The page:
In 1866, Grandison is listed on the annual tax list as a Retail Liquor Dealer. His tax for the year 1866 is $25.00.

By 1870, Grandison has moved his family to Troy, the county seat. Mary, Malsey, Grandison’s wife, is now listed as Mollie. It is a wonder that any genealogist can find anyone, what with the way our ancestors changed their names and ages every ten years!

Parson’s, the oldest child, married Miranda Harris 27 Oct 1867 and has left home.

Grandison Jr was born between the Census years, in 1862.

James McRae is listed as living in the home of Grandison Sr, his occupation is Clerk of Probate. Which means he probably works at the court house and is boarding with the family. Since Grandison lived about a block from the court house in Troy, it would make sense for the Clerk of Probate to board near the court house.

There is also a Jesse Spencer listed as Dwelling # 50, but I think this is a mistake by the Census taker as the next Dwelling listed after Jesse is 52. Jesse should be Dwelling # 51. However, it is interesting that Grandison’s occupation is listed as Attending Grocery and Jesse’s occupation is listed as Retired Merchant. I wonder Grandison is working for Jesse?

The first mention in Newspapers (that I am sure of) of Grandison is 1879 when Colonel Allen Jordan made two references about his land and his General Store, Morris & Co.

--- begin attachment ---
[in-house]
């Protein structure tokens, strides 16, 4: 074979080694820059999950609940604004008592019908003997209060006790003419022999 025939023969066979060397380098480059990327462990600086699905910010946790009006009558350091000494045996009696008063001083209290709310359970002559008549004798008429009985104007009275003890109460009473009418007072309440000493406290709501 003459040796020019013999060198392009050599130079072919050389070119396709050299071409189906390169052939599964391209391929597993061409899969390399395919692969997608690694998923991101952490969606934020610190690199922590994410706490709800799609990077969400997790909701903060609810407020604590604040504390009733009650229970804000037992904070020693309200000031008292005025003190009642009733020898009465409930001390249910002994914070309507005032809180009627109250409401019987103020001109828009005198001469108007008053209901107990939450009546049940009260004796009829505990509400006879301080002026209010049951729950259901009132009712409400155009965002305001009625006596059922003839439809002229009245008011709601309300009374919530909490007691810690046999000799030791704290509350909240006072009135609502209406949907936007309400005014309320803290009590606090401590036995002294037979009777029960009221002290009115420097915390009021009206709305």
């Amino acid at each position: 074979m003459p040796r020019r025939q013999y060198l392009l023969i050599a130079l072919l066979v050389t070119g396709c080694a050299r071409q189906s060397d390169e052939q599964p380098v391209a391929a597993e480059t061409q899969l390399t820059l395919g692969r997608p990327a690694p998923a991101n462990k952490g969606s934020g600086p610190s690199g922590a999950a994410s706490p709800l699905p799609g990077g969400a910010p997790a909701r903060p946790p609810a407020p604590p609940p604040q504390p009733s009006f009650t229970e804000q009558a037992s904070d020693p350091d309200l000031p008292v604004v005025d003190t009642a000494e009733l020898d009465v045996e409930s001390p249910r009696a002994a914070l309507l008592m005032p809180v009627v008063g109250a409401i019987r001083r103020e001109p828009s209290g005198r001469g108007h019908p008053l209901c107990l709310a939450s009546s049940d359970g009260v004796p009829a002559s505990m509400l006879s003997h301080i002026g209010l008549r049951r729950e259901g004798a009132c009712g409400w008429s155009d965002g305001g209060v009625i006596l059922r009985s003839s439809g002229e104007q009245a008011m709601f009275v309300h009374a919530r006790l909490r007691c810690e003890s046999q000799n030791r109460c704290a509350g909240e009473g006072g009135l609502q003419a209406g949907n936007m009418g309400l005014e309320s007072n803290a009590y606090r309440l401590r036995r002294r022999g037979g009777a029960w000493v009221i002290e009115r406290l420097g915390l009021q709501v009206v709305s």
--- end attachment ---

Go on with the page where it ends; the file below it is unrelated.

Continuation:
COL. Allen Jordan was a long time citizen of Montgomery County and the longest practicing attorney there. He represented Montgomery County in the General Assembly from 1862-66, 1873-74, and 1887-89 and was a member of the Constitutional Convention in 1868. COL. Jordan died in the court room at Troy in 1907 while prosecuting a case. His wife, Mary Horton Jordan ran the post office in Troy for twenty years before her death in 1905.

1880 tells us that Grandison (going by his initials, G.F.) is still living in Troy. Mary/Malsey/Molly is now going by her initials too, M.E., as are the children, Martha, Ananias and Grandison Jr.
Elizabeth Frances Morris married John Roby Crook in 1873 and has moved from her parent’s home. By 1900, Elizabeth and husband, John will be living in Providence, Rowan County, North Carolina.

In 1889 and 1890, I found Newspaper articles that referred to Grandison as Col. G.F. Morris. I know these articles are referring to my Grandison as he was the only G.F. Morris is Troy, North Carolina at that time, other than his son, who was underage in 1889 and 1890, thus cannot be Grandison Junior.

I also know this is my Grandison because his daughter, Elizabeth, married J.R. (John Roby) Crook and moved to Rowan County.

So, I checked Fold3 and found several Civil War documents alluding to a Grandison, an Athan L, and a Groves Morris. This is either the most interesting document in history or the most coincidental one!
Groves Morris, born about 1803, to William Morris and an unknown mother, in Granville County, North Carolina, is the grandson of John Morris and Phebe Tudor. Groves migrated to Georgia before 1830 as he is found on the Census for Habersham, Georgia. Athan L Morris is the son of Groves and great-grandson of John and Phebe Tudor Morris. This is the line that my male cousins and paternal Uncle Y-DNA match to.